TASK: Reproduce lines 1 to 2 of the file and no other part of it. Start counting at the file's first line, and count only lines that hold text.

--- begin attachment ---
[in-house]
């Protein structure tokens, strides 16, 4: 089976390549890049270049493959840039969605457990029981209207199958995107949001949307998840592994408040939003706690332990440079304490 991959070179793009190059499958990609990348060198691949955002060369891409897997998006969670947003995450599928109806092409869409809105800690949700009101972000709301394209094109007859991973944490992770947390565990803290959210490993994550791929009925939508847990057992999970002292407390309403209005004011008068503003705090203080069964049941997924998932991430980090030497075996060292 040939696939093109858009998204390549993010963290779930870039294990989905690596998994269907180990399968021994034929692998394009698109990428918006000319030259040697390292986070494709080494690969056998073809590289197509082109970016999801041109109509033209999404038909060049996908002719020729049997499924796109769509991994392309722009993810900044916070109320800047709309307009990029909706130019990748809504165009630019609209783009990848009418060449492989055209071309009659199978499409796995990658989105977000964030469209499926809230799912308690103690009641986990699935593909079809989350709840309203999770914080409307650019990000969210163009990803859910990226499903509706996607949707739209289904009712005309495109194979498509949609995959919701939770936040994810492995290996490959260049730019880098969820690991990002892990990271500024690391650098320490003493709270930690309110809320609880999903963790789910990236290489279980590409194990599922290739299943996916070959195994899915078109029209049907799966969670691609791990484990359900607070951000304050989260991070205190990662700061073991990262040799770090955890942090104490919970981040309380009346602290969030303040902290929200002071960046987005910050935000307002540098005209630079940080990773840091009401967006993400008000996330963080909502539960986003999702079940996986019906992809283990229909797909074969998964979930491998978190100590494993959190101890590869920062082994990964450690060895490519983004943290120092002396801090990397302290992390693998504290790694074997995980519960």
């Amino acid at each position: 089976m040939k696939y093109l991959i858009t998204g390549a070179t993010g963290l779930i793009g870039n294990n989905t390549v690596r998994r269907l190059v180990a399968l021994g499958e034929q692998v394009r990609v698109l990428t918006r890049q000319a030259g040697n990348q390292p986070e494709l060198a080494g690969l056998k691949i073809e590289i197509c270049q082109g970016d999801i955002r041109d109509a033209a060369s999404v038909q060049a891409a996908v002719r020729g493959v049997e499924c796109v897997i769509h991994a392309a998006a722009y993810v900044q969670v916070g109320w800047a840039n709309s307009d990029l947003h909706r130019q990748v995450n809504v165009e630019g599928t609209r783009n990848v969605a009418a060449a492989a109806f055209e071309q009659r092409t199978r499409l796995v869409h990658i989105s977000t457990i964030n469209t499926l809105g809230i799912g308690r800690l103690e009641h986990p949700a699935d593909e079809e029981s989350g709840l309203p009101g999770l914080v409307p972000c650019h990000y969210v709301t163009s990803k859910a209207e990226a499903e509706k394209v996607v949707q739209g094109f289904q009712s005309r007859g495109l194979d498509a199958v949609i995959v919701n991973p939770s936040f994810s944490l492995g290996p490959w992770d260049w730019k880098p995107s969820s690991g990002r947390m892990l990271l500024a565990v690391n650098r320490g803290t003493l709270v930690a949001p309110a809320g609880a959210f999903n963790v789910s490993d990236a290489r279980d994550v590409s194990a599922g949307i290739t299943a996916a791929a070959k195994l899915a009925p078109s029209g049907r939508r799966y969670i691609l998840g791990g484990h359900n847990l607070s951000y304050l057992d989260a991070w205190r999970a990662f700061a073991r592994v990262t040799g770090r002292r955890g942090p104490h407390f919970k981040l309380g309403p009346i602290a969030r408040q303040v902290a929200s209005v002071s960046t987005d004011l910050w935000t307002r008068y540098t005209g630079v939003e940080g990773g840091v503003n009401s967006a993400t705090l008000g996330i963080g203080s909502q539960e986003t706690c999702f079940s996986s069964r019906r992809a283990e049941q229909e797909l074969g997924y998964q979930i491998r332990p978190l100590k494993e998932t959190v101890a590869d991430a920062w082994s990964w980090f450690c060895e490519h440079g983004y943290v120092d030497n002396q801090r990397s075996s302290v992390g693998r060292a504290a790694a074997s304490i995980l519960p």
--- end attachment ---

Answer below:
[in-house]
């Protein structure tokens, strides 16, 4: 089976390549890049270049493959840039969605457990029981209207199958995107949001949307998840592994408040939003706690332990440079304490 991959070179793009190059499958990609990348060198691949955002060369891409897997998006969670947003995450599928109806092409869409809105800690949700009101972000709301394209094109007859991973944490992770947390565990803290959210490993994550791929009925939508847990057992999970002292407390309403209005004011008068503003705090203080069964049941997924998932991430980090030497075996060292 040939696939093109858009998204390549993010963290779930870039294990989905690596998994269907180990399968021994034929692998394009698109990428918006000319030259040697390292986070494709080494690969056998073809590289197509082109970016999801041109109509033209999404038909060049996908002719020729049997499924796109769509991994392309722009993810900044916070109320800047709309307009990029909706130019990748809504165009630019609209783009990848009418060449492989055209071309009659199978499409796995990658989105977000964030469209499926809230799912308690103690009641986990699935593909079809989350709840309203999770914080409307650019990000969210163009990803859910990226499903509706996607949707739209289904009712005309495109194979498509949609995959919701939770936040994810492995290996490959260049730019880098969820690991990002892990990271500024690391650098320490003493709270930690309110809320609880999903963790789910990236290489279980590409194990599922290739299943996916070959195994899915078109029209049907799966969670691609791990484990359900607070951000304050989260991070205190990662700061073991990262040799770090955890942090104490919970981040309380009346602290969030303040902290929200002071960046987005910050935000307002540098005209630079940080990773840091009401967006993400008000996330963080909502539960986003999702079940996986019906992809283990229909797909074969998964979930491998978190100590494993959190101890590869920062082994990964450690060895490519983004943290120092002396801090990397302290992390693998504290790694074997995980519960």